Jay Rock: Spreading positivity through graffiti

York artist Jay Rock used graffiti to channel his anger when he was younger. Now, he’s using it to spread positivity around York.

Presented by: Our York Media
Written by: Anthony Machcinski
Photography by: Caleb Robertson/Our York Media
Graphic artist Jay Rock stands at the top of the Penn Street Bridge that connects the northern end of the street that heads toward Farquhar Park to the southern side toward Market Street. (Photo by Caleb Robertson/Our York Media)

Jay Rock’s life spiraled out of control when he hit tough times in the late 1990s.

“That sent my moral compass out of wack,” Jay says. “I went down a dark road for three years.”

Jay got involved in drugs and the gang life.

“I was a hooligan,” Jay says. “I was mad at the world and wanted to burn it all down.”

His torch: graffiti.

Jay Rock's work, as well as that of other artists, can be seen on both sides of the bridge. The artwork varies from classic graffiti styles to elaborate murals, like the Pokémon mural on the north side wall. (Photo by Caleb Robertson/Our York Media)

Over those dark times, he watched friends go to jail and others shot to death. The respect he lost from his family hurt the most.

“I used to be a Boy Scout, where being trustworthy is a main point, and I got to the point where my own dad wouldn’t trust me to be in his house,” Jay says. “I saw what I was doing to my dad, and I made a vow not to lose that trust again.”

When he got clean, he stopped spray-painting graffiti. He still filled multiple composition notebooks per year with drawings, but he lived in a different headspace now.

“I didn’t want to feel numb anymore,” he says. “My life was full again.”

Jay Rock once used graffiti to "burn the world down," but now he's using it to send a positive message. (Photo by Caleb Robertson/Our York Media)

One day last fall, Jay and his wife walked near the Penn Street Bridge, marveling at an image of rap group Wu-Tang Clan’s symbol. Somebody spray-painted their name over it.

“It was just disrespectful,” Jay says. “Seeing someone disrespect art like that just didn’t sit well with me. It drove me to start doing it again.”

Jay decided to add to the bridge’s artwork – a Miles Morales Spiderman figure – and it reignited his passion for graffiti.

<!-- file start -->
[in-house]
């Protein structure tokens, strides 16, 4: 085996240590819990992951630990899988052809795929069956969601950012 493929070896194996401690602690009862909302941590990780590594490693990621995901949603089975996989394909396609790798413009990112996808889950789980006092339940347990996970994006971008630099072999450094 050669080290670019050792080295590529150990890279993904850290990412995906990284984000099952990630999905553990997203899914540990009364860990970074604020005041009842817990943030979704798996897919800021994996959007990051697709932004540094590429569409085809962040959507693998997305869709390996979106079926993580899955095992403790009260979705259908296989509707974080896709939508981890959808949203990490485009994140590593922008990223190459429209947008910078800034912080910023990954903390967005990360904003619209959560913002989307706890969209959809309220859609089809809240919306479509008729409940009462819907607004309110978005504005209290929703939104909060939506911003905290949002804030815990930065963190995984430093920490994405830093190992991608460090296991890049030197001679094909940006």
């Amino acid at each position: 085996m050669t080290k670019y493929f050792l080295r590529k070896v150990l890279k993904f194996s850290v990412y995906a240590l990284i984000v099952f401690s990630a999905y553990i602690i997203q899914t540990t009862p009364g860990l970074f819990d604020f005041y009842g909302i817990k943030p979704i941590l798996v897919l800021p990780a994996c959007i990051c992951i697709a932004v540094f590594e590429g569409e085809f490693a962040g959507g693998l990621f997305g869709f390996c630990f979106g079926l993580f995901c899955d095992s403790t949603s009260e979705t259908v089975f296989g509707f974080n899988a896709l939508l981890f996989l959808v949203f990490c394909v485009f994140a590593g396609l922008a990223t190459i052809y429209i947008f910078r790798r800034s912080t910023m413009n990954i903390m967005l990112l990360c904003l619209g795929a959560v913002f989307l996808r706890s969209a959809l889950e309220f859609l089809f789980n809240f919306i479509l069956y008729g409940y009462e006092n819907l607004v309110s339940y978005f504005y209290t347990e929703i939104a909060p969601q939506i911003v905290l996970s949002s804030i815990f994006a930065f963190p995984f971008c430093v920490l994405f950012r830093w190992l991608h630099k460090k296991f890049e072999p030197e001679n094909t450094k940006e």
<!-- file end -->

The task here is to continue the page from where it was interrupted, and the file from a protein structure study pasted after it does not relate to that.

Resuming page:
“Painting is a place where I can go and not worry about anything,” Jay says. “I can paint something regardless of a good day or bad day. Maybe some people go to the gym, but I paint.”

Jay Rock poses in front of two of his most recent works, both visible to anyone driving north on Penn Street from blocks away. Each one can take an hour or more to complete. (Photo by Caleb Robertson/Our York Media)

This summer, Jay spray painted a large, white rose on a building at College Avenue and Queen Street set for demolition.

It’s temporary artwork, but he hopes it pushes a positive mental attitude for the community through art.

“If you have a positive mindset, it’s the simplest way to live a good life,” Jay says. “My talent is artwork. Our mission is to brighten up the city and spread a positive message.”

Jay Rock’s life spiraled out of control when he hit tough times in the late 1990s.

“That sent my moral compass out of wack,” Jay says. “I went down a dark road for three years.”

Jay got involved in drugs and the gang life.

“I was a hooligan,” Jay says. “I was mad at the world and wanted to burn it all down.”

His torch: graffiti.

• • •

Over those dark times, he watched friends go to jail and others shot to death. The respect he lost from his family hurt the most.

“I used to be a Boy Scout, where being trustworthy is a main point, and I got to the point where my own dad wouldn’t trust me to be in his house,” Jay says. “I saw what I was doing to my dad, and I made a vow not to lose that trust again.”

When he got clean, he stopped spray-painting graffiti. He still filled multiple composition notebooks per year with drawings, but he lived in a different headspace now.

“I didn’t want to feel numb anymore,” he says. “My life was full again.”

• • •

One day last fall, Jay and his wife walked near the Penn Street Bridge, marveling at an image of rap group Wu-Tang Clan’s symbol. Somebody spray-painted their name over it.

“It was just disrespectful,” Jay says. “Seeing someone disrespect art like that just didn’t sit well with me. It drove me to start doing it again.”

Jay decided to add to the bridge’s artwork – a Miles Morales Spiderman figure – and it reignited his passion for graffiti.

“Painting is a place where I can go and not worry about anything,” Jay says. “I can paint something regardless of a good day or bad day. Maybe some people go to the gym, but I paint.”

• • •

This summer, Jay spray painted a large, white rose on a building at College Avenue and Queen Street set for demolition.

It’s temporary artwork, but he hopes it pushes a positive mental attitude for the community through art.

“If you have a positive mindset, it’s the simplest way to live a good life,” Jay says. “My talent is artwork. Our mission is to brighten up the city and spread a positive message.”

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